East Coast MMJ Update: DC Cannabis Program Advances, MA Cities Seek Delays of 6-9 Months
Some good and bad news regarding medical marijuana on the East Coast: The nation’s capital could get its first dispensary this spring, but Massachusetts might have to wait longer than expected to hit that milestone.
First, an overview of the situation in Washington DC:
Local health department officials have finally issued the first certificates of occupancy to a medical cannabis cultivation operation and a dispensary – a major step forward for the District’s MMJ program. Holistic Remedies LLC received the certificate for a cultivation center, while Ventureforth LLC received a certificate for the dispensary, called Capital City Care.
It represents a major step forward for medical cannabis in DC and should put the city’s dispensary program on the fast track. The Department of Health will now conduct an inspection of the cultivation center and the dispensary – reviewing everything from policies and procedures to safety protocols – before granting final approval. That could come in the next week or two, which means the cultivation center could begin growing marijuana by the start of the new year.
Local MMJ laws stipulate that marijuana must be growing for at least 60 days before it can be harvested. So cannabis could be on the shelves of the first dispensary by March at the earliest. The dispensary will likely open earlier, however, to pre-register patients and sell smoking accessories and other paraphernalia.
DC Councilman David A. Catania lauded the city’s progress. “While the process has taken longer than anyone would have liked, I am pleased that we now appear to be only a few short months from the existence of a responsible, well-regulated medical marijuana program,” Catania said.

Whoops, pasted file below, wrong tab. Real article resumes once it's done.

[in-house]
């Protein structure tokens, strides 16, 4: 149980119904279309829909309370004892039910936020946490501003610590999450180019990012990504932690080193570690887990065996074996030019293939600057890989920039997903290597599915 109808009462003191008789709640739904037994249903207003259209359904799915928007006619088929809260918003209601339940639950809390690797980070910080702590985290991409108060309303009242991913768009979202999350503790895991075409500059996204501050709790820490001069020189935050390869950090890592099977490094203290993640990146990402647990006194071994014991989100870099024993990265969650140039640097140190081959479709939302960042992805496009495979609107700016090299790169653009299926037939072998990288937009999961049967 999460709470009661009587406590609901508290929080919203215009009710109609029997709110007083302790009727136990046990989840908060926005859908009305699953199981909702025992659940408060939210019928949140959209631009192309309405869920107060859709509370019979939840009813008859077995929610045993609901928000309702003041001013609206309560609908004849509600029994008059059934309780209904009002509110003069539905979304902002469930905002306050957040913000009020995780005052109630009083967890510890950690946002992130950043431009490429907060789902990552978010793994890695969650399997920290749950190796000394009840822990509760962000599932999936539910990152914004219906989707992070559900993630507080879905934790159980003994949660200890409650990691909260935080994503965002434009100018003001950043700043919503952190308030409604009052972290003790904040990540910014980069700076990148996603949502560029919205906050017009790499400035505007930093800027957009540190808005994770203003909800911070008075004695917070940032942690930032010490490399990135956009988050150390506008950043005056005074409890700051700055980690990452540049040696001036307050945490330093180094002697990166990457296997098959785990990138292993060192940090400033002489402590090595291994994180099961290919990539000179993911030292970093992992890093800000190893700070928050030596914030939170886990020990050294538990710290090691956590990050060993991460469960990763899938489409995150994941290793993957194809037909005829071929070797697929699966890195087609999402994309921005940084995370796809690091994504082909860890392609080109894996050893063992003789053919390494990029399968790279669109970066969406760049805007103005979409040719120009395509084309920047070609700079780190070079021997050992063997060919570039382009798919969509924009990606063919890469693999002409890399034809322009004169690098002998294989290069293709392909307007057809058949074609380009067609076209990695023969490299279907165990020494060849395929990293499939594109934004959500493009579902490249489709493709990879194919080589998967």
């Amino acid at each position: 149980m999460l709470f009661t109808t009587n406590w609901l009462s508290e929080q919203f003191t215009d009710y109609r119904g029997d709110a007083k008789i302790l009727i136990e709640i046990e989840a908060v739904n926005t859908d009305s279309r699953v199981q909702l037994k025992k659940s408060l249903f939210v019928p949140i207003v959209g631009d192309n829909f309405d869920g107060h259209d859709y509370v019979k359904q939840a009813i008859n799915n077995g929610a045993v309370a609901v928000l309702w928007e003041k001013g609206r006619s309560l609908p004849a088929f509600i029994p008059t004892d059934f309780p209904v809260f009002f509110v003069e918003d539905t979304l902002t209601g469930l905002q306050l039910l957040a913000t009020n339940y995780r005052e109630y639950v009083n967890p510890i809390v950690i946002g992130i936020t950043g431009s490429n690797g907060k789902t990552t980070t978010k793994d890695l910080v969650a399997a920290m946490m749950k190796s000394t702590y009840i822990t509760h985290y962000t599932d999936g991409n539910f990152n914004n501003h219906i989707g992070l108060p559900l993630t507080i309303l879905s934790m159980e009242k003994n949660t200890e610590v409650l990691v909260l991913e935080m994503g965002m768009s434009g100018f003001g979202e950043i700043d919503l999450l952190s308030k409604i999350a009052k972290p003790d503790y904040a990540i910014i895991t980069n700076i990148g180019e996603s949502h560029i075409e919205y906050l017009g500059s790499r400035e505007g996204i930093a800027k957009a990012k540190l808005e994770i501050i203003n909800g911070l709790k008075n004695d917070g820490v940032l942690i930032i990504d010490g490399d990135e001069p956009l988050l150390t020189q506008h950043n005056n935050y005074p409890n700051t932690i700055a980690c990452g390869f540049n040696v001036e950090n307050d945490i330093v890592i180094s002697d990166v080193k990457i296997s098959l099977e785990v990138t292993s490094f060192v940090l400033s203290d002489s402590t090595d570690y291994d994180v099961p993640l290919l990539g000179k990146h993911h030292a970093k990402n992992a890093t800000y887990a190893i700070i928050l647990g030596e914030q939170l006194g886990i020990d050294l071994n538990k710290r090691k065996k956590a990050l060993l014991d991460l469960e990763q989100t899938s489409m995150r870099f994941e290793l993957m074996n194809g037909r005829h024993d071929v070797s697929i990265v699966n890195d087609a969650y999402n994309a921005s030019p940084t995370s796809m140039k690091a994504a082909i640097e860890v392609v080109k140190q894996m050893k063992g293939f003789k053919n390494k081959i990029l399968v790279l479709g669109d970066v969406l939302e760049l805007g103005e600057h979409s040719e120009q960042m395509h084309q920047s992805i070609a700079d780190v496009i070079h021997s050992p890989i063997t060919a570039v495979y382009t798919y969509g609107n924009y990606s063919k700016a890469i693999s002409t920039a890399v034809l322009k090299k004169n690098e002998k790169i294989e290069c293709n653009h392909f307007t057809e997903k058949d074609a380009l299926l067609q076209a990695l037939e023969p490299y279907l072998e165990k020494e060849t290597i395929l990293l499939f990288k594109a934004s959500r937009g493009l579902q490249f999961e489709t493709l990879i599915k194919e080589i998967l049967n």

Now, an overview of the situation in Massachusetts:
On Nov. 6, Massachusetts became the 18th state in the nation to approve the use of medical marijuana. Its law calls for up to 35 nonprofit dispensaries, which could start opening by the end of next year.
The state has until April to craft regulations governing the new industry, but some lawmakers are saying that’s too soon.
An association that represents more than 200 cities and towns across the state has formally asked for a six-month delay in the program, saying the laws are vague and that the current schedule won’t give them enough time to debate and vote on local regulations. The city of Quincy is going a step further, asking for a nine-month delay.
It’s unclear how amenable the state will be to these requests. But there likely will be some type of setback, given that other states in the region that passed MMJ laws – including New Jersey, Rhode Island and Vermont (as well as Washington DC) – have experienced numerous delays as they attempt to set up dispensaries.
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